"Official" Audyssey thread (FAQ in post #51779) - Page 2524 - AVS | Home Theater Discussions And Reviews
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post #75691 of 75714 Old Yesterday, 01:15 PM
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[QUOTE=mogorf;34396354]Again, as you also stated, Chris K. recommended to leave the c/o as set purely on the basis of equally high filter resolutions achived by XT32. This is good of course, very good!

What we need to do from now on is the good placement of the sub(s), a subwoofer crawl comes to mind that will result in deep, smooth and even bass when done properly.

Meantime, leaving the crossover at or close to the speakers' measured -3 dB point and thinking it would give the best blend in the crossover region is kinda "wishful thining". Even Audyssey never said that, nor did they guarantee that.

Saying that "it is easier to hide the location of the subwoofer with a lower crossover" is something I'm not quite sure I understand. Care to expand on this? Thx. [/QUOTE

What i meant was it is easier to place the subwoofer anywhere in the room and not be able to pinpoint the location with a lower crossover. We just had a conversation about being able to localize deep male voices with an 80hz crossover a few post above.I think that is also a reason Chris recommends not raising the crossover. I don't think his recommendation was based purely on the higher filters of XT 32. I did not take that from what he said. I wish he still posted on this thread so we could ask him his thoughts.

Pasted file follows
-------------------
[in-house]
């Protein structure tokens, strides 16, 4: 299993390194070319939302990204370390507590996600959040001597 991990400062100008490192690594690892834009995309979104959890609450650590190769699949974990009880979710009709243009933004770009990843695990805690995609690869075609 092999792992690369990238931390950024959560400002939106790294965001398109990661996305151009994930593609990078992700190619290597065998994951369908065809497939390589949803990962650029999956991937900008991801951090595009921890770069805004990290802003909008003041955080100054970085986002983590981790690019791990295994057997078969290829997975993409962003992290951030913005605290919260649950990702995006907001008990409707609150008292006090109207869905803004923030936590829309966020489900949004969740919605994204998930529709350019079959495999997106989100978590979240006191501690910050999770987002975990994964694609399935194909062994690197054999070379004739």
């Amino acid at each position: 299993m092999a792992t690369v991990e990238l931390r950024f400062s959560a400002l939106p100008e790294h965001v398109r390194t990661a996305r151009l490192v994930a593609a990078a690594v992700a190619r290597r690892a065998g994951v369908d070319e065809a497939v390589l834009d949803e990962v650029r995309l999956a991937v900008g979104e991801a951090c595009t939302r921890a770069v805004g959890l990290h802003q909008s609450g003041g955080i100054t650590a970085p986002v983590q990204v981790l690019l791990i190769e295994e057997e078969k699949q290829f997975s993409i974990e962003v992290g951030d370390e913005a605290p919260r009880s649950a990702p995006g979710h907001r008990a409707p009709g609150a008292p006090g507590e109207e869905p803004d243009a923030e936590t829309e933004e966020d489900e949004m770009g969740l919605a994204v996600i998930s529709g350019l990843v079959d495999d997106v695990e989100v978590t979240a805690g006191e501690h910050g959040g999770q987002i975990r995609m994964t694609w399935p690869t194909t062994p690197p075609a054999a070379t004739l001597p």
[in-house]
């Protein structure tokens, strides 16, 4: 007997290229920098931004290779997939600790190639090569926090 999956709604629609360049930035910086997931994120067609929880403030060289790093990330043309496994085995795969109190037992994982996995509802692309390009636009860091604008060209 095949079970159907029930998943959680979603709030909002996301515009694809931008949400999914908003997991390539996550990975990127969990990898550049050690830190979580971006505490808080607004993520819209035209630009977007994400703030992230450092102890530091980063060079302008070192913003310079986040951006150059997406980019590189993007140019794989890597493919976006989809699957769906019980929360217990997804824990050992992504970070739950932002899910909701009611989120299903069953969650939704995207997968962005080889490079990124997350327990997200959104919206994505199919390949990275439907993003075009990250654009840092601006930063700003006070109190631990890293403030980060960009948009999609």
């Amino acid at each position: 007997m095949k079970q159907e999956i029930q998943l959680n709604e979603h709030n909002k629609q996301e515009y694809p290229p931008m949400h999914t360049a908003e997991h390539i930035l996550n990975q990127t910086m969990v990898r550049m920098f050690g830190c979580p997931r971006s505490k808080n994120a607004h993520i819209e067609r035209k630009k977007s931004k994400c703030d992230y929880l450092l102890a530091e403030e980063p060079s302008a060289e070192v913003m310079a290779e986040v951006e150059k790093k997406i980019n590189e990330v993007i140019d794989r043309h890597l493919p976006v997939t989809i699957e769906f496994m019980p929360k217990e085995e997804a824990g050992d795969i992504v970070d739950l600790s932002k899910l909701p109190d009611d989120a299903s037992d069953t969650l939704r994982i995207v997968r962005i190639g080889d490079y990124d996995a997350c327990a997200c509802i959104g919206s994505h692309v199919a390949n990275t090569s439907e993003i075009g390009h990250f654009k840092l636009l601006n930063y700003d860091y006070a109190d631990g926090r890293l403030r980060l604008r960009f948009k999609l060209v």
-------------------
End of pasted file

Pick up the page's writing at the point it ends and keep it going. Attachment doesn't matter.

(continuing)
Audyssey never said anything about the blend in the crossover region and I don't think i implied that they did. That was my personal thought. I am under the impression that the ideal point to place a crossover would be at a speakers -3 db point. Chris did say that Audyssey pro would recommend the best crossover point. I think this makes it clear that he does not think 80hz or higher is always the best crossover.

I understand the reasoning for using a higher crossover. I don't think it is necessarily the best choice. I think you have to compromise somewhat no matter where you decide to crossover.

Last edited by tbaucom; Yesterday at 01:16 PM. Reason: correct grammar
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post #75692 of 75714 Old Yesterday, 01:24 PM
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Originally Posted by mogorf View Post
Here are pre-out graphs of my Center channel set to Large:

1. Audyssey off:



2. Audyssey On:



AVR: Denon 2310
Center: Dali Concept Center

To me these graphs suggest that a) there is no tapering-off of the MultEQ correction curve despite the fact that the Center c/o was set to 80 Hz and b) the real-life (natural) tapering-off will be done by the speaker itself.
Bump! batpig? Mike?
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post #75693 of 75714 Old Yesterday, 01:42 PM
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Hey guys, just a quick Q

Will increasing the "digital input" DB level in the "source level" part of my receiver distort the sound at a louder level. What exactly is this increasing that is different than just increasing the level of each speaker. Increasing the digital input by 3db seems to be a lot louder of an increase than increasing my master volume by 3db. Thanks!
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post #75694 of 75714 Old Yesterday, 01:51 PM